|Subject Area||ELA/ Social Studies|
|Unit of Instruction||Seminoles/Civil War/Writing to Compare Texts|
LAFS.4.RI.1.1 Refer to details and examples in a text when explaining and when drawing inferences from the text.
LAFS.4.RI.1.2 Determine the main idea of a text and explain how it is supported by key details; summarize the text.
LAFS.4.RI.1.3 Explain events, ideas, procedures, or concepts in a historical text, including what happened and why, based on specific information in the text.
LAFS.4.RI.2.5 Describe the overall structure of events, ideas, concepts, or information in a text or part of a text.
LAFS.4.RI.4.10 By the end of the year, read and comprehend informational text, including history, social studies, etc. in grades 4-5 text complexity band proficiently.
LAFS.4.SL.1.1 Engage effectively in a range of collaborative discussions with diverse partners on grade 4 topics and texts, building on other’s ideas and expressing their own clearly.
LAFS.4.RF.3.3 Know and apply grade level phonics and word analysis skills in decoding words.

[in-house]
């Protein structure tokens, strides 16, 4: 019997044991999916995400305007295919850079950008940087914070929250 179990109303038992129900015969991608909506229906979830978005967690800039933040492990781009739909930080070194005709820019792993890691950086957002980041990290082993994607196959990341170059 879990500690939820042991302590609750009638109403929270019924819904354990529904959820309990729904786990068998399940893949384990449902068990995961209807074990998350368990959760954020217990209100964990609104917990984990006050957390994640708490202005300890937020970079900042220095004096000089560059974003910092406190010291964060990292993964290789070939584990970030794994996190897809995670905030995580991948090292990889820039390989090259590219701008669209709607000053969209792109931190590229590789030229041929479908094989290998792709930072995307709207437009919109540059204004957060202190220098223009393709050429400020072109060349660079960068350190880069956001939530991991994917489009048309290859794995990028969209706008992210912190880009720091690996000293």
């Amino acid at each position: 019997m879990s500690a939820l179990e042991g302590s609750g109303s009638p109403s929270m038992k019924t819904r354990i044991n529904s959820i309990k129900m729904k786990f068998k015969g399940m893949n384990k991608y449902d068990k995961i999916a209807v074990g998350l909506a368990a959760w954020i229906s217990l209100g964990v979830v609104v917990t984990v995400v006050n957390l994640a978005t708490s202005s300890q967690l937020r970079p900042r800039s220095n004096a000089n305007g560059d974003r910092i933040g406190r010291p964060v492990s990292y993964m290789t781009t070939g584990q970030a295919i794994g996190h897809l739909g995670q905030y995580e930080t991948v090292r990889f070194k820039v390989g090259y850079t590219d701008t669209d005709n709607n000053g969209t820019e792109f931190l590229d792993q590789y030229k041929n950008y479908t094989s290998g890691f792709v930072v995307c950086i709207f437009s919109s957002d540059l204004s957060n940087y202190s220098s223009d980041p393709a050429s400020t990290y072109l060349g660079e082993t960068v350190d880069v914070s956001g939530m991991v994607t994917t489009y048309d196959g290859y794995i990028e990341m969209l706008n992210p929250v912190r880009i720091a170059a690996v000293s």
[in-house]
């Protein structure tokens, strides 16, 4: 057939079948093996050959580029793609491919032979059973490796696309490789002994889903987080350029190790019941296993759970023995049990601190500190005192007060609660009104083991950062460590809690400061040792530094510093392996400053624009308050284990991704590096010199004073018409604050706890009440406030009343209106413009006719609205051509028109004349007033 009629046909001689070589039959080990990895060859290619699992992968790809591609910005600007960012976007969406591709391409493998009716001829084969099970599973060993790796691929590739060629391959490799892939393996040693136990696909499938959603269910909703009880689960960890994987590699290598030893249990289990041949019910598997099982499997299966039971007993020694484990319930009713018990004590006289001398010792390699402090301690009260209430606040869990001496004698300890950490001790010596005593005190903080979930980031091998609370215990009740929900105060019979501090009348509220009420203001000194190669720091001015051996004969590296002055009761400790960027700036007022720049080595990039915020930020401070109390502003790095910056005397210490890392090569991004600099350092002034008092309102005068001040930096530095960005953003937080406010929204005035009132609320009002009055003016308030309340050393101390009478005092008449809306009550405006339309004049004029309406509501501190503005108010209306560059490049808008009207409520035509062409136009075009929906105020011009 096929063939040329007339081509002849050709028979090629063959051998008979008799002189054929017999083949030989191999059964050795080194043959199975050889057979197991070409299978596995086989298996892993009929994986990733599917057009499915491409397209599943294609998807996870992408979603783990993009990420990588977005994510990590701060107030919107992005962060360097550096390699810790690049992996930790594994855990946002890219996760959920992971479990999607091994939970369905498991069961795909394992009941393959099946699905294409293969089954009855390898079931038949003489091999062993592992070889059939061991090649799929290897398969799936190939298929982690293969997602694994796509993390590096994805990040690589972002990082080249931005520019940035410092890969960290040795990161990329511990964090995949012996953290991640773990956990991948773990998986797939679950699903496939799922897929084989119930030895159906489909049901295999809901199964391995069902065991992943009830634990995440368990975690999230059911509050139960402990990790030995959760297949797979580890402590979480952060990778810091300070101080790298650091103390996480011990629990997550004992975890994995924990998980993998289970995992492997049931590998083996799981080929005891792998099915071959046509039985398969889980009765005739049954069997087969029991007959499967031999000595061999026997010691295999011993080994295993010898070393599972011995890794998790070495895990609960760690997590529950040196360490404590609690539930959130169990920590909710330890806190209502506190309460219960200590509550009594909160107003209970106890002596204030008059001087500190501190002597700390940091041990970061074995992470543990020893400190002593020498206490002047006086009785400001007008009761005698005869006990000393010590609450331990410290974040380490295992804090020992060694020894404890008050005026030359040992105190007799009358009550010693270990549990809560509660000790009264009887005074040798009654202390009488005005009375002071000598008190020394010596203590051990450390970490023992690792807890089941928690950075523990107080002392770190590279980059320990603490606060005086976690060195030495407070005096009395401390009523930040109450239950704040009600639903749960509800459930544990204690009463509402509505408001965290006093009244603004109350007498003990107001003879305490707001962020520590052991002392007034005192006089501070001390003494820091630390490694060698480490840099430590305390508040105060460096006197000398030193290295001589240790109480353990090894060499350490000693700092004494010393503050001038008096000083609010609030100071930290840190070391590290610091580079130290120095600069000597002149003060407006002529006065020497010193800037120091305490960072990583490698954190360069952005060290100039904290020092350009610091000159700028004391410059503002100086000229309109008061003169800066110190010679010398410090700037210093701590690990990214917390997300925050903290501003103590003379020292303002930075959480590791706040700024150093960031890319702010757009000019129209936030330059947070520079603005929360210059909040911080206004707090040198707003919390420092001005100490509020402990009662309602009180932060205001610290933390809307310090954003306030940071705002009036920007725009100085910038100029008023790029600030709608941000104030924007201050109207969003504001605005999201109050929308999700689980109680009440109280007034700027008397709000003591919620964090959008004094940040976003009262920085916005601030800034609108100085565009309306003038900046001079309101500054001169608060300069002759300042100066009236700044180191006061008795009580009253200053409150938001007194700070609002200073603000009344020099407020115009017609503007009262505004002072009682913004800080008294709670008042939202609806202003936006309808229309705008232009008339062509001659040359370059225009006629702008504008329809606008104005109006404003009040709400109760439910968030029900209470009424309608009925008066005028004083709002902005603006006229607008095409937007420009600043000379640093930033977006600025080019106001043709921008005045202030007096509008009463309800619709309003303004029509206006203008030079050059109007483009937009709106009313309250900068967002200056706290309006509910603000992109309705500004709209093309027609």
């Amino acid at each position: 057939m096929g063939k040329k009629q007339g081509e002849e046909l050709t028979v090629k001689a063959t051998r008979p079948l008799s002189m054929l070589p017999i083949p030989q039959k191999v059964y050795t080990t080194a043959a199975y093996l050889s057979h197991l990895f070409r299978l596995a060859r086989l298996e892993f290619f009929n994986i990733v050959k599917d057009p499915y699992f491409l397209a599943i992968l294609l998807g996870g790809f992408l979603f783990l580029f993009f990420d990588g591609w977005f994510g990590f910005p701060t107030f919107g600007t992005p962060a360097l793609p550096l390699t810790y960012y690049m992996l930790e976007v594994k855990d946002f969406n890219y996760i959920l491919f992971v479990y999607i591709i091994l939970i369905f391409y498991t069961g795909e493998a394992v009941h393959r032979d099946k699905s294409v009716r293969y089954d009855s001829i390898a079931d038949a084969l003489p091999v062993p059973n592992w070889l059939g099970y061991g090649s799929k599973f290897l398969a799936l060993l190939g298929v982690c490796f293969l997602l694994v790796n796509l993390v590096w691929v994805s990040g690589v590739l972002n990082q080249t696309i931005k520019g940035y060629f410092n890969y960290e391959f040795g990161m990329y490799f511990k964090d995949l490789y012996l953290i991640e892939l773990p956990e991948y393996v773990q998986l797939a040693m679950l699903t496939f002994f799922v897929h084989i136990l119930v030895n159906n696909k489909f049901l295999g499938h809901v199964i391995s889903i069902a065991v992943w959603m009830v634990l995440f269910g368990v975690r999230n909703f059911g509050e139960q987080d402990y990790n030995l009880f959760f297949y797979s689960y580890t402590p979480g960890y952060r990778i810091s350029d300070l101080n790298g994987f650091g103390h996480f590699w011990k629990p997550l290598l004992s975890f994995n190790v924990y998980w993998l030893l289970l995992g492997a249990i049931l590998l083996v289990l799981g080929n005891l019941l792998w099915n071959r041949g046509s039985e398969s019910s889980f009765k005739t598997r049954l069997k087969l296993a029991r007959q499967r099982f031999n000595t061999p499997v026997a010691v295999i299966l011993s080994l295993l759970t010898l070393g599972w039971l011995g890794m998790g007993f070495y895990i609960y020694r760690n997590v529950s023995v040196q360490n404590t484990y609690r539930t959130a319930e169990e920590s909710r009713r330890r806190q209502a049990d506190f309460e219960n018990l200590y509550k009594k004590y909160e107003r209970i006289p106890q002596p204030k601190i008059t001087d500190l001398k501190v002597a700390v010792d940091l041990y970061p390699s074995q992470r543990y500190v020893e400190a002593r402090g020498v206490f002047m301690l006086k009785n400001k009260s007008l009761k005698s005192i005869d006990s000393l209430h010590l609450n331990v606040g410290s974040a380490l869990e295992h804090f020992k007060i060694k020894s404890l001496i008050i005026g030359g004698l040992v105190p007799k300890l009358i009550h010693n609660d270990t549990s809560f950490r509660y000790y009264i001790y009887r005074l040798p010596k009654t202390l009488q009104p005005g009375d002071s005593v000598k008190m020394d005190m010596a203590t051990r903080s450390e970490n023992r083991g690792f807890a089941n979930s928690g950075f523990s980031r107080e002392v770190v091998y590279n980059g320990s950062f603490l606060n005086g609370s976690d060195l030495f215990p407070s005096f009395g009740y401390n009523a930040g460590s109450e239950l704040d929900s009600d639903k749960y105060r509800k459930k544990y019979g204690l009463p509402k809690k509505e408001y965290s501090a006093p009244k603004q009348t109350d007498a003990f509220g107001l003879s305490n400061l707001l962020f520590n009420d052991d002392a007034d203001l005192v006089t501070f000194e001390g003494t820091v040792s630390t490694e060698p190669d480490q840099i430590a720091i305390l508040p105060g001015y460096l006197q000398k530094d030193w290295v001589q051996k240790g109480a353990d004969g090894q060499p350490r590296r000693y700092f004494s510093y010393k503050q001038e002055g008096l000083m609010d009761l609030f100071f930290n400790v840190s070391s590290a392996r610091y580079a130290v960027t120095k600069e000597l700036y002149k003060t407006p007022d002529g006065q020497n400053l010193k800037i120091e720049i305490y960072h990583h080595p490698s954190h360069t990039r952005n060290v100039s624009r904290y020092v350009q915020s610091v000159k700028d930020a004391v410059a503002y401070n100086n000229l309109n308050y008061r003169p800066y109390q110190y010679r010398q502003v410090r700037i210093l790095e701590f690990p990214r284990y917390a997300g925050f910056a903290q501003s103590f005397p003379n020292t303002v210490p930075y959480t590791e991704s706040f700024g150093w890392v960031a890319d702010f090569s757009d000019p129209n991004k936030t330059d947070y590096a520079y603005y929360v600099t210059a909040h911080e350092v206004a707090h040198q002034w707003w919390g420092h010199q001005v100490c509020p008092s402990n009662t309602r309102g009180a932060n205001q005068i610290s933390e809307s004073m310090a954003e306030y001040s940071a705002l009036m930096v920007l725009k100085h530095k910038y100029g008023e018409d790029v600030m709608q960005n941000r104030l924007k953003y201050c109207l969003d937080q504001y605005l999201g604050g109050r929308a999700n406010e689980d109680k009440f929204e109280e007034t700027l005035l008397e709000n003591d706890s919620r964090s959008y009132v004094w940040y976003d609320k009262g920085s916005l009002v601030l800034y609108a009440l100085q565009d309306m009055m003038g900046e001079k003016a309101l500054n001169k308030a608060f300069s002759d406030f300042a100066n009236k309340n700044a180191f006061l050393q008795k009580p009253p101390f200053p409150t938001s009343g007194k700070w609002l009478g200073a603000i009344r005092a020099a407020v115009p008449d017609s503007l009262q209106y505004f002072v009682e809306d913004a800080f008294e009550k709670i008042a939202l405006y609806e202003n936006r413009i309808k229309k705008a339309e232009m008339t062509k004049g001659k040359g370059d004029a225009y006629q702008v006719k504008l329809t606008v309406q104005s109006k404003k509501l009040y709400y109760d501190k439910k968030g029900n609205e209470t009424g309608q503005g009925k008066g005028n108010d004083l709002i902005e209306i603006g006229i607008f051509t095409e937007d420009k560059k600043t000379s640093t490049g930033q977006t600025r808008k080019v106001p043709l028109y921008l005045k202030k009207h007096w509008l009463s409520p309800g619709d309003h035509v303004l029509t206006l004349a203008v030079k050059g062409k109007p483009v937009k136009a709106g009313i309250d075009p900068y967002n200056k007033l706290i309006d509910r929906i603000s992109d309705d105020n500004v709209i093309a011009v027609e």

LAFS.4.RF.4.4 Read with sufficient accuracy and fluency to support comprehension.
SS.4.A.5.1 Describe Florida’s involvement in the Civil War.
SS.4.A.5.2 Summarize challenges Floridians faced during Reconstruction.
|Learning Targets and Learning Criteria|
The students will:
-provide a description of the overall structure of events in a text or part of a text.
-describe how the Seminoles were important to the history of Florida.
-describe the role Florida played in the Civil War and Reconstruction
-compare and contrast two different texts
“The Seminoles of Florida: Customs, Culture, and Conflict”
“Florida’s Role in the Civil War: Supplier of the Confederacy”
Literature Book: “Free People: the Seminole Tribe”
Novels: Terrible Two, Hana’s Suitcase, Woods Runner, Because of Winn Dixie
Grammar focus: Relative pronouns/ Correct capitalization and punctuation/accurate spelling
Cause/Effect charts for Seminole Wars
Written description of text structures
Text Comparison Writing
Novel Questions and Group Discussion Participation